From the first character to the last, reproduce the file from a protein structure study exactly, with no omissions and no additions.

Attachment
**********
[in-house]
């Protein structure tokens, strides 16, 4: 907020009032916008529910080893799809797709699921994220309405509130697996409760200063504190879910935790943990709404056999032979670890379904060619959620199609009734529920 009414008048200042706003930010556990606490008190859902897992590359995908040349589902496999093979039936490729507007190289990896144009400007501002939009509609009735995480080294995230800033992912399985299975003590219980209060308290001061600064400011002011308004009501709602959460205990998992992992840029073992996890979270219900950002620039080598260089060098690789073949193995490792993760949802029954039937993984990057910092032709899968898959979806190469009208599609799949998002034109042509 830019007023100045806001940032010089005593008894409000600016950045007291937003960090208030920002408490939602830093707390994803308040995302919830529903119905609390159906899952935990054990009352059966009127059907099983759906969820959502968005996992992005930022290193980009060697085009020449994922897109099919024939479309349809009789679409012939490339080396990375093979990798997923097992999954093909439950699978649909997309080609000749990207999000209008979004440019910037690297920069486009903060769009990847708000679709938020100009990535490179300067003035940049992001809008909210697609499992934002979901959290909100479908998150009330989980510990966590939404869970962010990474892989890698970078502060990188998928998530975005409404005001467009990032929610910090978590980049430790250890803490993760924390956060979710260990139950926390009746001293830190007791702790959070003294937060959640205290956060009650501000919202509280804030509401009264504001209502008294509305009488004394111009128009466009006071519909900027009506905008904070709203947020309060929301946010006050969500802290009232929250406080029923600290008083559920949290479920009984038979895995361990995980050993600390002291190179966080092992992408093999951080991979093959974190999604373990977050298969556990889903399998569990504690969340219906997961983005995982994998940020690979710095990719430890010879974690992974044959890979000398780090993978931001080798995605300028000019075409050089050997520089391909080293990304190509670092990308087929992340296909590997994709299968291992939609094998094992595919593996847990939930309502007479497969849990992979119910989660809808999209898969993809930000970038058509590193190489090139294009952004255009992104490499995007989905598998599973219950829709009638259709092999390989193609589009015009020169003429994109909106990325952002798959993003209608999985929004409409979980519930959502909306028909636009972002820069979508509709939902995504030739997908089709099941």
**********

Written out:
[in-house]
């Protein structure tokens, strides 16, 4: 907020009032916008529910080893799809797709699921994220309405509130697996409760200063504190879910935790943990709404056999032979670890379904060619959620199609009734529920 009414008048200042706003930010556990606490008190859902897992590359995908040349589902496999093979039936490729507007190289990896144009400007501002939009509609009735995480080294995230800033992912399985299975003590219980209060308290001061600064400011002011308004009501709602959460205990998992992992840029073992996890979270219900950002620039080598260089060098690789073949193995490792993760949802029954039937993984990057910092032709899968898959979806190469009208599609799949998002034109042509 830019007023100045806001940032010089005593008894409000600016950045007291937003960090208030920002408490939602830093707390994803308040995302919830529903119905609390159906899952935990054990009352059966009127059907099983759906969820959502968005996992992005930022290193980009060697085009020449994922897109099919024939479309349809009789679409012939490339080396990375093979990798997923097992999954093909439950699978649909997309080609000749990207999000209008979004440019910037690297920069486009903060769009990847708000679709938020100009990535490179300067003035940049992001809008909210697609499992934002979901959290909100479908998150009330989980510990966590939404869970962010990474892989890698970078502060990188998928998530975005409404005001467009990032929610910090978590980049430790250890803490993760924390956060979710260990139950926390009746001293830190007791702790959070003294937060959640205290956060009650501000919202509280804030509401009264504001209502008294509305009488004394111009128009466009006071519909900027009506905008904070709203947020309060929301946010006050969500802290009232929250406080029923600290008083559920949290479920009984038979895995361990995980050993600390002291190179966080092992992408093999951080991979093959974190999604373990977050298969556990889903399998569990504690969340219906997961983005995982994998940020690979710095990719430890010879974690992974044959890979000398780090993978931001080798995605300028000019075409050089050997520089391909080293990304190509670092990308087929992340296909590997994709299968291992939609094998094992595919593996847990939930309502007479497969849990992979119910989660809808999209898969993809930000970038058509590193190489090139294009952004255009992104490499995007989905598998599973219950829709009638259709092999390989193609589009015009020169003429994109909106990325952002798959993003209608999985929004409409979980519930959502909306028909636009972002820069979508509709939902995504030739997908089709099941």